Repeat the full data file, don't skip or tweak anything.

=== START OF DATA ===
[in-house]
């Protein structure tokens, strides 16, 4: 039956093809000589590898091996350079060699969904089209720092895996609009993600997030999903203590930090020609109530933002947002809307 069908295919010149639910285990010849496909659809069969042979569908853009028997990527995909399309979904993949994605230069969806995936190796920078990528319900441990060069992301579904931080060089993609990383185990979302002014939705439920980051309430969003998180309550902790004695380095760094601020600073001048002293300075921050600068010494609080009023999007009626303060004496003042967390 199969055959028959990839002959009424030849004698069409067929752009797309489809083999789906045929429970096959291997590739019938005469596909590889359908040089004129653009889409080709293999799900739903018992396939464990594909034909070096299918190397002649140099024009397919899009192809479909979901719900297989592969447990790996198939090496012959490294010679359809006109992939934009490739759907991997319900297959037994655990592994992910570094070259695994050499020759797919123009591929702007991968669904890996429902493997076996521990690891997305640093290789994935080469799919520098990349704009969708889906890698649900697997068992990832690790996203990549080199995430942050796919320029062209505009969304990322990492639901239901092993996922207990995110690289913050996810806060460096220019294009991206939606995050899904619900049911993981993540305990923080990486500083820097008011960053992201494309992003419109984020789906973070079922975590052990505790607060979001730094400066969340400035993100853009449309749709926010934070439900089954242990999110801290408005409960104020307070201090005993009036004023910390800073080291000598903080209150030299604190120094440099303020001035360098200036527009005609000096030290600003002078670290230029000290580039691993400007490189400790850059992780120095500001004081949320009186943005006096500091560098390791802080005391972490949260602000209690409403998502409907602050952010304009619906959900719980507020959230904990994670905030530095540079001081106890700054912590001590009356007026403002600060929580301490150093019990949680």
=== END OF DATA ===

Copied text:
[in-house]
């Protein structure tokens, strides 16, 4: 039956093809000589590898091996350079060699969904089209720092895996609009993600997030999903203590930090020609109530933002947002809307 069908295919010149639910285990010849496909659809069969042979569908853009028997990527995909399309979904993949994605230069969806995936190796920078990528319900441990060069992301579904931080060089993609990383185990979302002014939705439920980051309430969003998180309550902790004695380095760094601020600073001048002293300075921050600068010494609080009023999007009626303060004496003042967390 199969055959028959990839002959009424030849004698069409067929752009797309489809083999789906045929429970096959291997590739019938005469596909590889359908040089004129653009889409080709293999799900739903018992396939464990594909034909070096299918190397002649140099024009397919899009192809479909979901719900297989592969447990790996198939090496012959490294010679359809006109992939934009490739759907991997319900297959037994655990592994992910570094070259695994050499020759797919123009591929702007991968669904890996429902493997076996521990690891997305640093290789994935080469799919520098990349704009969708889906890698649900697997068992990832690790996203990549080199995430942050796919320029062209505009969304990322990492639901239901092993996922207990995110690289913050996810806060460096220019294009991206939606995050899904619900049911993981993540305990923080990486500083820097008011960053992201494309992003419109984020789906973070079922975590052990505790607060979001730094400066969340400035993100853009449309749709926010934070439900089954242990999110801290408005409960104020307070201090005993009036004023910390800073080291000598903080209150030299604190120094440099303020001035360098200036527009005609000096030290600003002078670290230029000290580039691993400007490189400790850059992780120095500001004081949320009186943005006096500091560098390791802080005391972490949260602000209690409403998502409907602050952010304009619906959900719980507020959230904990994670905030530095540079001081106890700054912590001590009356007026403002600060929580301490150093019990949680």